Over the past year, Beijing has been flexing its muscle in the Taiwan Strait, and reportedly began circling warplanes around the island in January, just days after Biden’s inauguration. The Trump administration deepened ties with the island, but the U.S. still maintains a policy of “strategic ambiguity” toward the island, offering support but stopping short of recognizing its independence outright. If American alliances in the Middle East tell us anything, it’s that Washington will go to great lengths to protect overseas economic assets. While the fight over Taiwan has largely been an ideological one, the chip shortage has added a new dimension. Should Beijing attempt an invasion, it could tip the scales toward U.S. intervention.
Around the Web
U.S. GDP grows 6.4 percent in the first quarter
US economic growth received a boost in the first three months of 2021 from massive fiscal stimulus that fuelled consumer spending, as well as looser lockdown restrictions, bringing output close to pre-pandemic levels. Gross domestic product advanced 6.4 per cent on an annualised basis in the first quarter, the commerce department said on Thursday. That topped economists’ expectations for 6.1 per cent growth, according to a Refinitiv survey, and marked the quickest first-quarter growth since 1984.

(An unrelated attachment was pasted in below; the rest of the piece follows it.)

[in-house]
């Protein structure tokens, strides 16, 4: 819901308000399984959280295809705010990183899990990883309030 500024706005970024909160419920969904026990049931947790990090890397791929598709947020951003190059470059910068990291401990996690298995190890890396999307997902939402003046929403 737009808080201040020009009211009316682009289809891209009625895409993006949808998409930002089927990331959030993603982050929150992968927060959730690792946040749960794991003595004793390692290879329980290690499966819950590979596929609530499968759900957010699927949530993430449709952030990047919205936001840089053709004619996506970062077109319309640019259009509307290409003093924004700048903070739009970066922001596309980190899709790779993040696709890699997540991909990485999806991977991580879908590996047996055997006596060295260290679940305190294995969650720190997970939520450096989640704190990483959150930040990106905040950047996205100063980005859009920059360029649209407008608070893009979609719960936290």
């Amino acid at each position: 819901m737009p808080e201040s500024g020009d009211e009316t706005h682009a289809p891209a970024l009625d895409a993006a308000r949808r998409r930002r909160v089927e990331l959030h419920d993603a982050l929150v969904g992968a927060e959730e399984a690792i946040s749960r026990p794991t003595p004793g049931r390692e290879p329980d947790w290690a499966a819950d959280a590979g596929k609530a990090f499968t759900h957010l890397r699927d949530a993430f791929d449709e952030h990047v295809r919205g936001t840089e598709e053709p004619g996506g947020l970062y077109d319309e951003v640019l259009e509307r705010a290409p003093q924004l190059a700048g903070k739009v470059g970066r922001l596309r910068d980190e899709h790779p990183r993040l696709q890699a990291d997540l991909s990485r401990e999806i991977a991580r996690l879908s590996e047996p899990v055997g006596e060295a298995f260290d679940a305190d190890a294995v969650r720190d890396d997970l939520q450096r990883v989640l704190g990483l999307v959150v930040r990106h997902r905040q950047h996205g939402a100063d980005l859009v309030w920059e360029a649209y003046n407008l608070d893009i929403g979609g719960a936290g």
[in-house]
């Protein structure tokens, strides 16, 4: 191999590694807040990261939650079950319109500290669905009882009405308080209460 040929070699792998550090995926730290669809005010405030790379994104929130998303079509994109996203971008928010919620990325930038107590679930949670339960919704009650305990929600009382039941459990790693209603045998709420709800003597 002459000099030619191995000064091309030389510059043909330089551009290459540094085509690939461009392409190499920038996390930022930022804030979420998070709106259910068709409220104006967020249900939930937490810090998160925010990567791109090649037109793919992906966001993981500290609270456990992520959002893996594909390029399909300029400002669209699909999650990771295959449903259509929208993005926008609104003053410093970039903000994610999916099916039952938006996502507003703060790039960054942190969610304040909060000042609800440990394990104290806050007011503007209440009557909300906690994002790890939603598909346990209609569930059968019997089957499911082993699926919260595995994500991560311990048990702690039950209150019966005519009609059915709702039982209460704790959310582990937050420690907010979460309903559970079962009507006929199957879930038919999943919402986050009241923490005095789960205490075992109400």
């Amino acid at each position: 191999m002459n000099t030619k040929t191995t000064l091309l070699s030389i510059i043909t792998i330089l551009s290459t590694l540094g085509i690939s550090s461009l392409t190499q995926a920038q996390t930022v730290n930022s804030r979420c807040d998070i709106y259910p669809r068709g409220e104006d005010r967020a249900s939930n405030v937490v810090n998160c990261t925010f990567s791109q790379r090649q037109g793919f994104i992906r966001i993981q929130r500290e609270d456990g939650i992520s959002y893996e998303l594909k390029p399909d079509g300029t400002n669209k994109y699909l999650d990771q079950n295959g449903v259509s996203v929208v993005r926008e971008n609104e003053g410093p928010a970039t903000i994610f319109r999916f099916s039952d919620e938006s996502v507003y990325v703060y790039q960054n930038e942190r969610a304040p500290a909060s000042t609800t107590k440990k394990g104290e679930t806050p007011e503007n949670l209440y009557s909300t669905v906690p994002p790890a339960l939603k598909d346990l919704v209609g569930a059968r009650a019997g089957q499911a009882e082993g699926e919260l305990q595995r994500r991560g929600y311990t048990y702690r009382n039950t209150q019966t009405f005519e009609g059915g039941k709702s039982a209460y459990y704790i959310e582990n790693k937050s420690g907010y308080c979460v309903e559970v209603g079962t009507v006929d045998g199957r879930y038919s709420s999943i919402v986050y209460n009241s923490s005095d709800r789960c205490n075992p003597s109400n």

The chip shortage is worsening
In a dizzying 12-hour stretch, Honda Motor Co. said it will halt production at three plants in Japan; BMW AG cut shifts at factories in Germany and England; and Ford Motor Co. reduced its full-year earnings forecast due to the scarcity of chips it sees extending into next year. Caterpillar Inc. later flagged it may be unable to meet demand for machinery used by the construction and mining industries.